how does a wing generate lift? To begin to understand lift we must
review Newton’s first and third laws. (We will introduce Newton’s
second law a little later.) Newton’s first law states:
body at rest will remain at rest, or a body in motion will continue in
straight-line motion unless subjected to an external applied force.
Newton’s third law states that:
For every action there is an equal and opposite reaction.As an example, an object sitting on a table exerts a force on the table (its weight) and the table puts an equal and opposite force on the object to hold it up. In order to generate lift a wing must do something to the air. What the wing does to the air is the action while lift is the reaction.
Let’s compare two figures used to show streamlines over a wing. In figure 4 the air comes straight at the wing, bends around it, and then leaves straight behind the wing. We have all seen similar pictures, even in flight manuals. But, the air leaves the wing exactly as it appeared ahead of the wing. There is no net action on the air so there can be no lift! Figure 5 shows the streamlines, as they should be drawn. The air passes over the wing and is bent down. Newton’s first law says that there must be a force on the air to bend it down (the action). Newton’s third law says that there must be an equal and opposite force (up) on the wing (the reaction). To generate lift a wing must divert lots of air down.
Figure 4. Common depiction of airflow over a wing. This wing has no lift
Figure 5. True airflow over a wing with lift showing upwash and downwash
The lift of a wing is equal to the change in momentum of the air it is diverting down. Momentum is the product of mass and velocity (mv). The most common form of Newton’s second law is F= ma, or force equal mass times acceleration. The law in this form gives the force necessary to accelerate an object of a certain mass. An alternate form of Newton’s second law can be written:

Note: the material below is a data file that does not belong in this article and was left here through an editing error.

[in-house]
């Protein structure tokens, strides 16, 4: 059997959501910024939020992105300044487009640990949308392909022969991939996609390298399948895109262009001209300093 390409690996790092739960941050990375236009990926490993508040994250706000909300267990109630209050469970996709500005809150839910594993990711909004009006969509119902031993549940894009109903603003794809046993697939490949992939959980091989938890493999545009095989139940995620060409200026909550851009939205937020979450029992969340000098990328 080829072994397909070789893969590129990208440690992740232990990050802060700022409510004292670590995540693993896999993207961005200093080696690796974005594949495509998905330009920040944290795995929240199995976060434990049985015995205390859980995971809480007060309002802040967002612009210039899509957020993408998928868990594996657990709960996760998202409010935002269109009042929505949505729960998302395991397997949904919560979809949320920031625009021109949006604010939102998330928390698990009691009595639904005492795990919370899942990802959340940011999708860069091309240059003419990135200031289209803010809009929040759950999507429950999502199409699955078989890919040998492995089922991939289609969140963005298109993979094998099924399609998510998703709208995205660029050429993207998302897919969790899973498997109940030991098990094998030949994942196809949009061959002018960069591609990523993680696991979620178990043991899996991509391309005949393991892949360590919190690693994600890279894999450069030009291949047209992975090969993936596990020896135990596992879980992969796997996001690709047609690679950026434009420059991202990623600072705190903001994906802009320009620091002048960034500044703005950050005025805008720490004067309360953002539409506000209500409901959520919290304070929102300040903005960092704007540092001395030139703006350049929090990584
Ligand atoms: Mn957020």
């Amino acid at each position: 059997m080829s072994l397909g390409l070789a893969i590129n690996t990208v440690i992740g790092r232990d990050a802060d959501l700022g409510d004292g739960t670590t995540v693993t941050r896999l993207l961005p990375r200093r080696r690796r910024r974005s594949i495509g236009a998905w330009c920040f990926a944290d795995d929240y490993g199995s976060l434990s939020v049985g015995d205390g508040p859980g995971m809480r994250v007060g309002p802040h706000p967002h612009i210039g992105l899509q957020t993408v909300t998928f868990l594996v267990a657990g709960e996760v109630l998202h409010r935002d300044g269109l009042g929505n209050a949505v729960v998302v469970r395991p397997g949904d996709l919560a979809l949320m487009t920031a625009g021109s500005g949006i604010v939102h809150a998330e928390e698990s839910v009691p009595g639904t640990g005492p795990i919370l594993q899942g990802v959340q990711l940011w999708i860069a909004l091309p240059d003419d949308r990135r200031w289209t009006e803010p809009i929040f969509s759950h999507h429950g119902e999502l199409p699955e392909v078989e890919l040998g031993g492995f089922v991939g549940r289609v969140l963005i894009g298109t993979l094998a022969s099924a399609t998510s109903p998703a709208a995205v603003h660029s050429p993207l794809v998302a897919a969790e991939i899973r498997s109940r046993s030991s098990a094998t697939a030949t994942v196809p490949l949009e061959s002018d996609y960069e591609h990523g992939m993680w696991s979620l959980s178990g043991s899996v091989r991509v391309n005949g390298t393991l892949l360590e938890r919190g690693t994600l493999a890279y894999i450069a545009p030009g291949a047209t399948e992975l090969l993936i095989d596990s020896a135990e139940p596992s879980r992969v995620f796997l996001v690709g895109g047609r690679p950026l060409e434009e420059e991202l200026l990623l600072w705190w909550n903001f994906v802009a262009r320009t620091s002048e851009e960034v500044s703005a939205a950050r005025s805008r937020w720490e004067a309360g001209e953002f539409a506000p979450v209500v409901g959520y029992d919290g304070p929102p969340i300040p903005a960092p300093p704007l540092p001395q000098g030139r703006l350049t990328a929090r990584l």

The lift of a wing is
proportional to the amount of air diverted down times the vertical
velocity of that air.
It is that simple. For more lift the wing can either divert more air (mass), increase its vertical velocity or a combination of the two. This vertical velocity behind the wing is the vertical component of the "downwash". Figure 6 shows how the downwash appears to the pilot (or in a wind tunnel). The figure also shows how the downwash appears to an observer on the ground watching the wing go by. To the pilot the air is coming off the wing at roughly the angle of attack and at about the speed of the airplane. To the observer on the ground, if he or she could see the air, it would be coming off the wing almost vertically at a relatively slow speed. The greater the angle of attack of the wing the greater the vertical velocity of the air. Likewise, for a given angle of attack, the greater the speed of the wing the greater the vertical velocity of the air. Both the increase in the speed and the increase of the angle of attack increase the length of the vertical velocity arrow. It is this vertical velocity that gives the wing lift.
As stated, an observer on the ground would see the air going almost straight down behind the plane. This can be demonstrated by observing the tight column of air behind a propeller, a household fan, or under the rotors of a helicopter; all of which are rotating wings. If the air were coming off the blades at an angle the air would produce a cone rather than a tight column. The wing develops lift by transferring momentum to the air. For straight and level flight this momentum eventually strikes the earth. If an airplane were to fly over a very large scale, the scale would weigh the airplane.